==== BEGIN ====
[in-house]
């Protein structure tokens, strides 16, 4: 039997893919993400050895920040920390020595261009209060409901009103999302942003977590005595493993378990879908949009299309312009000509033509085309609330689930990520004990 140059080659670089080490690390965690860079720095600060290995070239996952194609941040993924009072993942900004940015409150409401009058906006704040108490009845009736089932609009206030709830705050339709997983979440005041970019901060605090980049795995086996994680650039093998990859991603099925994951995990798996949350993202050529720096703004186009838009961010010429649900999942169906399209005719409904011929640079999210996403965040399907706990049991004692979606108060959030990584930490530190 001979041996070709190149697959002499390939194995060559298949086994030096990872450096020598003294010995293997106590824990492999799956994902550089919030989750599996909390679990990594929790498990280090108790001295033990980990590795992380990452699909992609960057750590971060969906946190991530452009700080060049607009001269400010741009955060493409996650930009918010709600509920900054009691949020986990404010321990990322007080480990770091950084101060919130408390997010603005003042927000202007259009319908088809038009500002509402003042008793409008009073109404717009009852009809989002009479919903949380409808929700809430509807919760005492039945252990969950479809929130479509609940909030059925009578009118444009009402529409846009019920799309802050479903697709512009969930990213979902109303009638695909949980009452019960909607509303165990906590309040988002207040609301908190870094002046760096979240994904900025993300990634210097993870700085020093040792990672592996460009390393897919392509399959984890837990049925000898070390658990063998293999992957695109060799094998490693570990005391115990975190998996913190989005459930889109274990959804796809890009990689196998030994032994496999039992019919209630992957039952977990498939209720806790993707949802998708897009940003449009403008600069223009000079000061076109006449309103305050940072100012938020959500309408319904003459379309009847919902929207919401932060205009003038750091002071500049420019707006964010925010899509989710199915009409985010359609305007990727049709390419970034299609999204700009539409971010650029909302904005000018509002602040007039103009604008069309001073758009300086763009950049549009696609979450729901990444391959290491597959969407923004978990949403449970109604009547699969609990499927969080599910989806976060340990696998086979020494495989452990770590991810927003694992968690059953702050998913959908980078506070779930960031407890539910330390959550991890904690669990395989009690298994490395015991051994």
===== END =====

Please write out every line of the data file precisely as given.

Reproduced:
[in-house]
């Protein structure tokens, strides 16, 4: 039997893919993400050895920040920390020595261009209060409901009103999302942003977590005595493993378990879908949009299309312009000509033509085309609330689930990520004990 140059080659670089080490690390965690860079720095600060290995070239996952194609941040993924009072993942900004940015409150409401009058906006704040108490009845009736089932609009206030709830705050339709997983979440005041970019901060605090980049795995086996994680650039093998990859991603099925994951995990798996949350993202050529720096703004186009838009961010010429649900999942169906399209005719409904011929640079999210996403965040399907706990049991004692979606108060959030990584930490530190 001979041996070709190149697959002499390939194995060559298949086994030096990872450096020598003294010995293997106590824990492999799956994902550089919030989750599996909390679990990594929790498990280090108790001295033990980990590795992380990452699909992609960057750590971060969906946190991530452009700080060049607009001269400010741009955060493409996650930009918010709600509920900054009691949020986990404010321990990322007080480990770091950084101060919130408390997010603005003042927000202007259009319908088809038009500002509402003042008793409008009073109404717009009852009809989002009479919903949380409808929700809430509807919760005492039945252990969950479809929130479509609940909030059925009578009118444009009402529409846009019920799309802050479903697709512009969930990213979902109303009638695909949980009452019960909607509303165990906590309040988002207040609301908190870094002046760096979240994904900025993300990634210097993870700085020093040792990672592996460009390393897919392509399959984890837990049925000898070390658990063998293999992957695109060799094998490693570990005391115990975190998996913190989005459930889109274990959804796809890009990689196998030994032994496999039992019919209630992957039952977990498939209720806790993707949802998708897009940003449009403008600069223009000079000061076109006449309103305050940072100012938020959500309408319904003459379309009847919902929207919401932060205009003038750091002071500049420019707006964010925010899509989710199915009409985010359609305007990727049709390419970034299609999204700009539409971010650029909302904005000018509002602040007039103009604008069309001073758009300086763009950049549009696609979450729901990444391959290491597959969407923004978990949403449970109604009547699969609990499927969080599910989806976060340990696998086979020494495989452990770590991810927003694992968690059953702050998913959908980078506070779930960031407890539910330390959550991890904690669990395989009690298994490395015991051994």